Regarding the establishment of
“National Assemblies”, it is of vital importance that in every country, where the conditions are favourable and the number of the friends has grown and reached a considerable size, such as America, Great Britain and Germany, that a
“National Spiritual Assembly” be immediately established, representative of the friends throughout that country.
Its immediate purpose is to stimulate, unify and co-ordinate, by frequent personal consultations, the manifold activities of the friends as well as the local Assemblies; and by keeping in close and constant touch with the Holy Land, initiate measures, and direct in general the affairs of the Cause in that country.
It serves also another purpose, no less essential than the first, as in the course of time it shall evolve into the National House of Justice (referred to in ‘Abdu’l-Bahá’s Will as the
“secondary House of Justice”), which according to the explicit text of the Testament will have, in conjunction with the other National Assemblies throughout the Bahá’í world, to elect directly the members of the International House of Justice, that Supreme Council that will guide, organize and unify the affairs of the Movement throughout the world.
It is expressly recorded in ‘Abdu’l-Bahá’s Writings that these National Assemblies must be indirectly elected by the friends; that is, the friends in every country must elect a certain number of delegates, who in their turn will elect from among all the friends in that country the members of the National Spiritual Assembly.
This National Spiritual Assembly, which pending the establishment of the Universal House of Justice will have to be re-elected once a year, obviously assumes grave responsibilities, for it has to exercise full authority over all the local Assemblies in its province, and will have to direct the activities of the friends, guard vigilantly the Cause of God, and control and supervise the affairs of the Movement in general.
With it too rests the decision whether a certain point at issue is strictly local in its nature, and should be reserved for the consideration and decision of the local Assembly, or whether it should fall under its own province and be regarded as a matter which ought to receive its special attention. The National Spiritual Assembly will also decide upon such matters which in its opinion should be referred to the Holy Land for consultation and decision.
From a letter 12 March 1923 written by Shoghi Effendi to the National Spiritual Assemblies of the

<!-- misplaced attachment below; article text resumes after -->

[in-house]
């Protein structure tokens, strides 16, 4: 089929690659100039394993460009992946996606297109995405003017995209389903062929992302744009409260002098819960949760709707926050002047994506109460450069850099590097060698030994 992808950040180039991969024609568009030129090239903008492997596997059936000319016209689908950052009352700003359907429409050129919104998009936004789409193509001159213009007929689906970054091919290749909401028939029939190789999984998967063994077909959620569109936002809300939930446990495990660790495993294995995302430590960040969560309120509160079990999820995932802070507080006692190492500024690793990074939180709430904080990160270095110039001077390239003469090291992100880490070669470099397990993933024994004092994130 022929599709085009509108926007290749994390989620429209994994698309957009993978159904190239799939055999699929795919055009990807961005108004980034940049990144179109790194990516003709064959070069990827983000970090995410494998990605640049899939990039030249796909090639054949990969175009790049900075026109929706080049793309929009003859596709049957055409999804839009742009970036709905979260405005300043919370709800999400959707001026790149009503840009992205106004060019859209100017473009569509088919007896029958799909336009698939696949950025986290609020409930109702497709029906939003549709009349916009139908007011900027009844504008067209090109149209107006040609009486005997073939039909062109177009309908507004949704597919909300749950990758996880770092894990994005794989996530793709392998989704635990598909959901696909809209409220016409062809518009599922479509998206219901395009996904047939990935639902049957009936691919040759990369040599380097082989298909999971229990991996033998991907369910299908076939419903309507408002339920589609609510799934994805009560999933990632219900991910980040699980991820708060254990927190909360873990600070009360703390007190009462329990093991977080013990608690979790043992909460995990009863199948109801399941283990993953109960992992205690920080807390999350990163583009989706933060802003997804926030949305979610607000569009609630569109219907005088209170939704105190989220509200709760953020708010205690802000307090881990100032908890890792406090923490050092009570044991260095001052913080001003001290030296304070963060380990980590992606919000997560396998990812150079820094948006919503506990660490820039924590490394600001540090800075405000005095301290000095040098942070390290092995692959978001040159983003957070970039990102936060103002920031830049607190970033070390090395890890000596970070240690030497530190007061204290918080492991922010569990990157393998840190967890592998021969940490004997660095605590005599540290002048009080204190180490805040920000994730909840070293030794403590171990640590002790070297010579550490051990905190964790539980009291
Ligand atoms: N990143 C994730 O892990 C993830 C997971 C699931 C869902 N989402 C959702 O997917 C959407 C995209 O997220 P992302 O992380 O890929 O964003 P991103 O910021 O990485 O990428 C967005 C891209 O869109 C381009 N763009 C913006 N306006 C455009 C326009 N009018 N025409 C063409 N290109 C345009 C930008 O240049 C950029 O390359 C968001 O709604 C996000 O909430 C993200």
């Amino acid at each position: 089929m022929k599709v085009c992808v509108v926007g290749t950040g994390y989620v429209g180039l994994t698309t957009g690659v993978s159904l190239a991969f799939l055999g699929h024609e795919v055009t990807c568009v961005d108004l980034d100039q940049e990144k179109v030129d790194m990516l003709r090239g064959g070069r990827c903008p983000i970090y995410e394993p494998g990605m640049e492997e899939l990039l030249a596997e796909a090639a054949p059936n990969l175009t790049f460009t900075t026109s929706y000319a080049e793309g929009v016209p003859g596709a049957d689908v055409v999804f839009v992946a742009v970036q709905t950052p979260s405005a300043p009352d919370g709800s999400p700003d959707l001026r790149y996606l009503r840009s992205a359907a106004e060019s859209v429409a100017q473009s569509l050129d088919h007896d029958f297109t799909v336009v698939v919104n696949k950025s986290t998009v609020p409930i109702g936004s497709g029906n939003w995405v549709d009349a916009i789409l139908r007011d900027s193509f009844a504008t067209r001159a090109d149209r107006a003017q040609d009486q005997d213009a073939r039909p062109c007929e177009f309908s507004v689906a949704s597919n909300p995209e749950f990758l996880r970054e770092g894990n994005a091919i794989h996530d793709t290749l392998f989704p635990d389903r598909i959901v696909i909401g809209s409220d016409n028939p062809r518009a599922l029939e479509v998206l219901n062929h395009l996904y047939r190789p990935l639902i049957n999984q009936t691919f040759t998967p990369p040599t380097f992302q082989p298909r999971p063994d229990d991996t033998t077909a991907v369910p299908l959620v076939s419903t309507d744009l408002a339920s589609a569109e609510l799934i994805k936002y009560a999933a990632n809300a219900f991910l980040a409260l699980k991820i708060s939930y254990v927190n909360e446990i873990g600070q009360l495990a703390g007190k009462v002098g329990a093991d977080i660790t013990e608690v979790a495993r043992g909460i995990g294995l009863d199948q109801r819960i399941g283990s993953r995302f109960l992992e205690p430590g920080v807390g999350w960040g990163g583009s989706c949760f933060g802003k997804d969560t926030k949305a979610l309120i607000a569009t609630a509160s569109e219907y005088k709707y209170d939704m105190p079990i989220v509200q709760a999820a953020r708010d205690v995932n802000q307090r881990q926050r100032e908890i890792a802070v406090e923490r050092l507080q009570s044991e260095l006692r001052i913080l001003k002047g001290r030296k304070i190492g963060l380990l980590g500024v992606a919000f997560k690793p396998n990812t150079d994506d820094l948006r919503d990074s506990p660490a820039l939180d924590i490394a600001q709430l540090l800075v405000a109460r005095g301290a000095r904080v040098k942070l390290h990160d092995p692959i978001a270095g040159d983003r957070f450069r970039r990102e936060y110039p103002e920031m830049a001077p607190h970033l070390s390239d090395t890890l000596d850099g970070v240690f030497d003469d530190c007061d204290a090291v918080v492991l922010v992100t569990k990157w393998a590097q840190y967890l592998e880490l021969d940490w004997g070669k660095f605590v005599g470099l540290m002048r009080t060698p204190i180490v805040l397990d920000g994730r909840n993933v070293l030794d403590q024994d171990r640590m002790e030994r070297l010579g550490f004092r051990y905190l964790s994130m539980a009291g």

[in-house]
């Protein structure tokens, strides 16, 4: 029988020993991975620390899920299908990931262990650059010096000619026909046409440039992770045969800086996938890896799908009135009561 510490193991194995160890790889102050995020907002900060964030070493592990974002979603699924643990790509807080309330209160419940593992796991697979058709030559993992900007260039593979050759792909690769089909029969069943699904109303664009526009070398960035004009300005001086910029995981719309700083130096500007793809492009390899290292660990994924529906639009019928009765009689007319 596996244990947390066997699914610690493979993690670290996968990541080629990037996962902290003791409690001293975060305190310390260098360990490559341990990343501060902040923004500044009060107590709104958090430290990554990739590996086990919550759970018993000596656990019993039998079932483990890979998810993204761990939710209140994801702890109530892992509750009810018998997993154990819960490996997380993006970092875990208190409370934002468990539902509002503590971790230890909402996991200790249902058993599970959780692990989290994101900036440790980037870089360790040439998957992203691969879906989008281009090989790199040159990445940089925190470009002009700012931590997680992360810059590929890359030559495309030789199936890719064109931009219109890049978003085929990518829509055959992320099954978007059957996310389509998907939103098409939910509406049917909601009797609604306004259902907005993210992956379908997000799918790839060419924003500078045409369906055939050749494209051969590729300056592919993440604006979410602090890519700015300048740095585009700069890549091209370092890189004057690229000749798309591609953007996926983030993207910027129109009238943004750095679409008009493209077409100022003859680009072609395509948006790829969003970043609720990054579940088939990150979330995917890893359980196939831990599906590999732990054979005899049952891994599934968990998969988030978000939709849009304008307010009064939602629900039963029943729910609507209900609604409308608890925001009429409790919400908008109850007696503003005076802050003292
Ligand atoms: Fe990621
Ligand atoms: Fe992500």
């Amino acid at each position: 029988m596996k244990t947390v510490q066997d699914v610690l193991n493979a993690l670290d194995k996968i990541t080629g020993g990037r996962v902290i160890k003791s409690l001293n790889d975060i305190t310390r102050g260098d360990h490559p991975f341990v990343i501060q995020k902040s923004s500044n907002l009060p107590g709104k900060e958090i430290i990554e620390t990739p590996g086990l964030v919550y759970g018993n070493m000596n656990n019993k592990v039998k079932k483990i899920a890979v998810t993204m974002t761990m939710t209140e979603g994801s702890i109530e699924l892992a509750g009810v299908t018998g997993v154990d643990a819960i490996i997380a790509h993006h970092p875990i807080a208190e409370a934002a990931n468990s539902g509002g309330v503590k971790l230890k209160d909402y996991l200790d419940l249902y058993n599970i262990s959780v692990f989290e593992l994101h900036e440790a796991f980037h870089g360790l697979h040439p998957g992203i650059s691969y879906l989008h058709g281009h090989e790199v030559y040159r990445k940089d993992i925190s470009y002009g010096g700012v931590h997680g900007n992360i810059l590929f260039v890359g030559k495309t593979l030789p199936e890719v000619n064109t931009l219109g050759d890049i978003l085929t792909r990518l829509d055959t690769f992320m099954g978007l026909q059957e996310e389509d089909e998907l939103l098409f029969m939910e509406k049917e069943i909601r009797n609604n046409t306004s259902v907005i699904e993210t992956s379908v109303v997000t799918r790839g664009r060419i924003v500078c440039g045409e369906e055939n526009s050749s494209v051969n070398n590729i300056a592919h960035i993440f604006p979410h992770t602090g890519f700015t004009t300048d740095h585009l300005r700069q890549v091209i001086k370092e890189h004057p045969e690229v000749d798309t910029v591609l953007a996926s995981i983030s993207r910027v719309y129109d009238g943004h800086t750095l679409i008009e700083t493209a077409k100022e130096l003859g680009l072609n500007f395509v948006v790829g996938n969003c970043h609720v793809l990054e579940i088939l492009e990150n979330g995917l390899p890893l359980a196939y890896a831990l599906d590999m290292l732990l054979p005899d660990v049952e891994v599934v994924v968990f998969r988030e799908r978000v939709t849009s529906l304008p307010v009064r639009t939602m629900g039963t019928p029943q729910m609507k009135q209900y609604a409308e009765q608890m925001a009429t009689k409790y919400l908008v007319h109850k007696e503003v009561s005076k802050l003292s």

Bahá’ís of America, Australasia, France, Germany, British Isles, Italy, Japan and Switzerland
“Bahá’í Administration”, p. 39
It is, I firmly believe, of the utmost urgent importance that, with unity of purpose and action firmly established in our midst, and with every trace of the animosity and mistrust of the past banished from our hearts, we should form one united front, and combat, wisely and tactfully, every force that might darken the spirit of the Movement, cause division in its ranks, and narrow it by dogmatic and sectarian belief.
It is primarily upon the elected members of the National Spiritual Assemblies throughout the Bahá’í world that this highly important duty devolves, as in their hands the direction and management of all spiritual Bahá’í activities have been placed and centralized, and as they constitute in the eyes of the people of their country the supreme body in that land that officially represents, promotes and safeguards the various interests of the Cause. It is my fervent prayer and my most cherished desire that the unfailing guidance of Bahá’u’lláh and the blessings of our beloved Master will enable them to set a high and true example to all other Bahá’í institutions and Local Assemblies, and will show them what absolute harmony, mature deliberation and whole-hearted co-operation can achieve.
Should such a representative and responsible body fail to realize this fundamental requisite for all successful achievement, the whole structure is sure to crumble, and the Great Plan of the Future, as unfolded by the Master’s Will and Testament, will be rudely disturbed and grievously delayed.
From a letter 9 April 1923 written by Shoghi Effendi to the National
Spiritual Assembly of the United States and Canada,
“Bahá’í Administration”, p. 45